Japan's Grand Reforms
From an Economic Social and Political Perspective

Yuichi Shionoya, Ph.D.
(Transcript of a speech delivered on May 12, 1997, at Asia Foundation and Public Policy Institute of California in San Francisco, CA.)

It is my great pleasure to be here to talk about reforms in Japan. My government has asked me to speak to you specifically about reform of the welfare state in present day Japan. Indeed, restructuring the welfare state is a common challenge to the developed countries today. I will not burden you with a detailed analysis of social policies for pensions, health care, long-term care for the elderly, and related issues. Instead, I will try, in the short time we have, to present the "big picture" of what is happening to Japanese society. These are my private observations and not the official views of the Japanese government.

Before I begin, I am reminded of an old formula that Sumner Slichter, professor of economics at Harvard, propounded on how to make an audience listen. He died a few years before I studied at Harvard 35 years ago. I heard this story later from a friend of mine.

Slichter proposed a 4-point formula:
First, tell them something they know; it gives you credibility.
Second, tell them something they don't know; it piques their interest.
Third, tell them something they like; it sets them up.
And fourth, tell them something they don't like; it gives them pause for thought.

This formula sound strange. Whether or not the audience understands a speech, the speaker may win either credibility or interest. Whether or not the audience likes the topic, the speaker may stimulate either pleasure or thought. In other words, "anything goes." As I interpret it, Slichter's optimistic formula implicitly presupposes an important assumption: that audiences are so refined and appreciative that they react to a speech only with the feelings of acceptance, interest, pleasure, and thought, not with the feelings that the speaker is boring, tedious, and tiresome. In your case, I am confident that this assumption is valid.

If I am asked what characterizes Japanese society as a whole today, I can definitely say that it is the six grand reforms that are proposed in the political agenda and supported overwhelmingly by public opinion. People are watching to see what will be accomplished. The six reforms are budget reform, economic reform, financial reform, welfare reform, educational reform, and administrative reform. Prime Minister Hashimoto has publicly stated that achieving these reforms is his highest priority.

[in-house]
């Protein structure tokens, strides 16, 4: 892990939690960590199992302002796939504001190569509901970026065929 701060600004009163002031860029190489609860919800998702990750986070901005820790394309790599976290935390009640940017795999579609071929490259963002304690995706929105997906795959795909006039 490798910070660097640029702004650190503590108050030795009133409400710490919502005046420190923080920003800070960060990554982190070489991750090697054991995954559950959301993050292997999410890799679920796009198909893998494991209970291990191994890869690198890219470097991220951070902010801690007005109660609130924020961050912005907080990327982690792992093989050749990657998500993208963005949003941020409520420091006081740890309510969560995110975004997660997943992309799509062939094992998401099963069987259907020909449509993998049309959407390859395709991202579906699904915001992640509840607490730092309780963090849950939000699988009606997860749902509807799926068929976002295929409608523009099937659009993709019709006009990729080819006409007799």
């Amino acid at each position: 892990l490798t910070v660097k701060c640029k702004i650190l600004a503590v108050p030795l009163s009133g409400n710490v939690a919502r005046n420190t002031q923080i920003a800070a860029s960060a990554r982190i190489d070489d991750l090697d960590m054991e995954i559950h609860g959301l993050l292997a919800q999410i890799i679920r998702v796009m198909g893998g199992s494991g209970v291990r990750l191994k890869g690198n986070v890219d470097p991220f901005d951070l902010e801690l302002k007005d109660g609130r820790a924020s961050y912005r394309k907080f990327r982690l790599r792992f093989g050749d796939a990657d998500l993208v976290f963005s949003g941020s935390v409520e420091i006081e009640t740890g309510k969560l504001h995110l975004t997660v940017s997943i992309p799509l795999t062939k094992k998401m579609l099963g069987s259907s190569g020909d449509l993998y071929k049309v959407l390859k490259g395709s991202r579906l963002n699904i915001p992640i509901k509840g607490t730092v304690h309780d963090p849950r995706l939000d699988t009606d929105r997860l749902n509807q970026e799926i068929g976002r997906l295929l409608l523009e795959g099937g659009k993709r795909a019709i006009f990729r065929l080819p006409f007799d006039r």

These reforms all relate to various aspects of government activity. They aim to review the relationship between government and the marketplace and to overhaul the structure of government. These reforms are also intended to reduce the work of government through deregulation, decentralization, privatization, and cuts in government spending as well as to reorganize the surviving government functions into a smaller number of ministries. Administrative reform, one of the six reforms, is pivotal in that it pulls together structurally and facilitates the outcomes of other reforms. The Council on the Administrative Reform has been in charge of this work since last November. It includes 13 representatives from the private sector, with the Prime Minister himself as chair. I am also a member of this council. In addition, I chair the Council on Health Insurance and am working to reform our welfare program.

Why are these large-scale reforms required in Japan today? The reasons are different for different reasons. But, generally speaking, restructuring the social system, including the government, is needed to help revitalize society in response to fast-changing circumstances. To revitalize the society and regain its dynamism, it is necessary to reduce redundant government intervention and to place greater emphasis on a freer play of market forces. In the face of changes in the basic conditions, Japan's institutions and conventions that have been designed principally for industrial development and catching up to the Western countries should be made more flexible.

In Japan, five factors are generally perceived as major changes in the underlying circumstances:
First, economic maturity or decline in economic growth.